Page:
And it came about that owners no longer worked on their farms. They farmed on paper; and they forgot the land, the smell, the feel of it, and remembered only that they owned it, remembered only what they gained and lost by it. And some of the farms grew so large that one man could not even conceive of them any more, so large that it took batteries of bookkeepers to keep track of interest and gain and loss; chemists to test the soil, to replenish; straw bosses to see that the stooping men were moving along the rows as swiftly as the material of their bodies could stand. Then such a farmer really became a storekeeper, and kept a store. He paid the men, and sold them food, and took the money back. And after a while he did not pay the men at all, and saved bookkeeping. “These farms gave food on credit. A man might work and feed himself; and when the work was done, he might find that he owed money to the company. And the owners not only did not work the farms any more, many of them had never seen the farms they owned.
And then the dispossessed were drawn west–from Kansas, Oklahoma, Texas, New Mexico; from Nevada and Arkansas families, tribes, dusted out, tractored out. Carloads, caravans, homeless and hungry; twenty thousand and fifty thousand and a hundred thousand and two hundred thousand.”
John Steinbeck (27 februari 1902 – 20 december 1968)
Poster voor de gelijknamige film uit 1940
It’s been one year since your steps
last walked in our parish
Where do you who belonged to these fields
whose wheat is again turning ripe
What’s your new name?
Can there be a more unusual weekend
than a saturday like this one that never ends?
How do you fill your time
now that all the time ahead of you is free?
What sort of steps might take you
behind the cooing of a dove in our skies?
Why have you never again had a birthday
even though the table is set and waiting for you
and the mulberry trees along the road are in bloom again?
That’s what his voice was like that’s how he talked
says the yellow-flowered broom that grows here
and that saw him walk on the pathways of childhood
next to his first flight of partridges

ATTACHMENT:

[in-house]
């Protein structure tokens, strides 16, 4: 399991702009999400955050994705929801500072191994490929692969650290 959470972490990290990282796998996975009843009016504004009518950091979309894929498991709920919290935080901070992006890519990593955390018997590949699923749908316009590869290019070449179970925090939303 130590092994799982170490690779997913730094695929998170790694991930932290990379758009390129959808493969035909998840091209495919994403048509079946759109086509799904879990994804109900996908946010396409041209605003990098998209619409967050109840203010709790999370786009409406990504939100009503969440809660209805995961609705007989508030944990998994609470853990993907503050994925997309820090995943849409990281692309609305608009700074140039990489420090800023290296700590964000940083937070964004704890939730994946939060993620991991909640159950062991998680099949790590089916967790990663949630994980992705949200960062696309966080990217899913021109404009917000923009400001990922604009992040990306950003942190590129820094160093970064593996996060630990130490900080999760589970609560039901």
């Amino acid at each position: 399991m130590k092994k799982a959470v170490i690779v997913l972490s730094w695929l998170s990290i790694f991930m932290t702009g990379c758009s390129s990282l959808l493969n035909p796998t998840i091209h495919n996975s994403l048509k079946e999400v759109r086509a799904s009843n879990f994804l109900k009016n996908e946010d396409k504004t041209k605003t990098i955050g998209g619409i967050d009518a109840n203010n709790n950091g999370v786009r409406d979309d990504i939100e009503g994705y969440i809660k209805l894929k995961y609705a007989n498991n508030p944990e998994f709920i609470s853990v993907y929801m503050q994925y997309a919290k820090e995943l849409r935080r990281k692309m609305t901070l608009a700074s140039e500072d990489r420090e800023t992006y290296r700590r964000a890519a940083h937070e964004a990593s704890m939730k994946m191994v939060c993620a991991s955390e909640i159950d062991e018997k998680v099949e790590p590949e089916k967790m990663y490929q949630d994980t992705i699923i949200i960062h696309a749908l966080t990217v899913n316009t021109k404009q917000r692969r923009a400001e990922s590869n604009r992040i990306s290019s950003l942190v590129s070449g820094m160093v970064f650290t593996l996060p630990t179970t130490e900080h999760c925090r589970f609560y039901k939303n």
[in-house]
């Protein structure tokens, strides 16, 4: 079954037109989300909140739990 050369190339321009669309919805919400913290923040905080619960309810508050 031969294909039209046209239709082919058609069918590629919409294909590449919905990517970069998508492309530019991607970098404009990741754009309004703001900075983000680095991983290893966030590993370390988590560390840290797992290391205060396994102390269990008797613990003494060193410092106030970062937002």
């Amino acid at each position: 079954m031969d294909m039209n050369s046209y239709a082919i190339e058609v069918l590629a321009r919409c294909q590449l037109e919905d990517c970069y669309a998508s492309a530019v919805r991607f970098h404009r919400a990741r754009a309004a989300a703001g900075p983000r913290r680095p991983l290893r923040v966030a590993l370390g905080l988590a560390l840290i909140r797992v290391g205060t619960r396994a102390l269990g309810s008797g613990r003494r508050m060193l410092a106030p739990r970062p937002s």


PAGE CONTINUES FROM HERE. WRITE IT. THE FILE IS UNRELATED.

Now only in our neckties do we take you who are dead
to those paths where you left the mark of your feet
Only in our neckties. Your death
has stopped dressing us up completely
The summer you departed I clearly remember
thinking profound things
It’s summer again. You have ever less place
in this corner of us where every year
we will piously unearth you
Until the death of your death
Vertaald door Richard Zenith
Ruy Belo (27 februari 1933 – 8 augustus 1978)
Uit: Bitter Lemons of Cyprus
“Journeys, like artists, are born and not made. A thousand differing circumstances contribute to them, few of them willed or determined by the will — whatever we may think. They flower spontaneously out of the demands of our natures — and the best of them lead us not only outwards in space, but inwards as well. Travel can be one of the most rewarding forms of introspection … These thoughts belong to Venice at dawn, seen from the deck of the ship which is to carry me down through the islands to Cyprus; a Venice wobbling in a thousand fresh-water reflections, cool as a jelly. It was as if some great master, stricken by dementia, had burst his whole colour-box against the sky to deafen the inner eye of the world. Cloud and water mixed into each other, dripping with colours, merging, overlapping, liquefying, with steeples and balconies and roofs floating in space, like the fragments of some stained-glass window seen through a dozen veils of ricepaper. Fragments of history touched with the colours of wine, tar, ochre, blood, fire-opal and ripening grain. The whole at the same time being rinsed softly back at the edges into a dawn sky as softly as circumspectly blue as a pigeon’s egg. Mentally I held it all, softly as an abstract painting, cradling it in my thoughts — the whole encampment of cathedrals and palaces, against the sharply-focused face of Stendhal as he sits forever upon a stiff-backed chair at Florian’s sipping wine: or on that of a Corvo, flitting like some huge fruit-bat down these light-bewitched alleys … The pigeons swarm the belfries. I can hear their wings across the water like the beating of fans in a great summer ballroom. The vaporetto on the Grand Canal beats too, softly as a human pulse, faltering and renewing itself after every hesitation which marks a landing-stage. The glass palaces of the Doges are being pounded in a crystal mortar, strained through a prism. Venice will never be far from me in Cyprus — for the lion of Saint Mark still rides the humid airs of Famagusta, of Kyrenia. It is an appropriate point of departure for the traveller to the eastern Levant … But heavens, it was cold. Down on the grey flagged quay I had noticed a coffee-stall which sold glasses of warm milk and croissants. It was immediately opposite the gang-plank, so that I was in no danger of losing my ship. A small dark man with a birdy eye served me wordlessly, yawning in my face, so that in sympathy I was forced to yawn too. I gave him the last of my liras. There were no seats, but I made myself comfortable on an upended barrel and, breaking my bread into the hot milk, fell into a sleepy contemplation of Venice from this unfamiliar angle of vision across the outer harbour. A tug sighed and spouted a milky jet upon the nearest cloud.”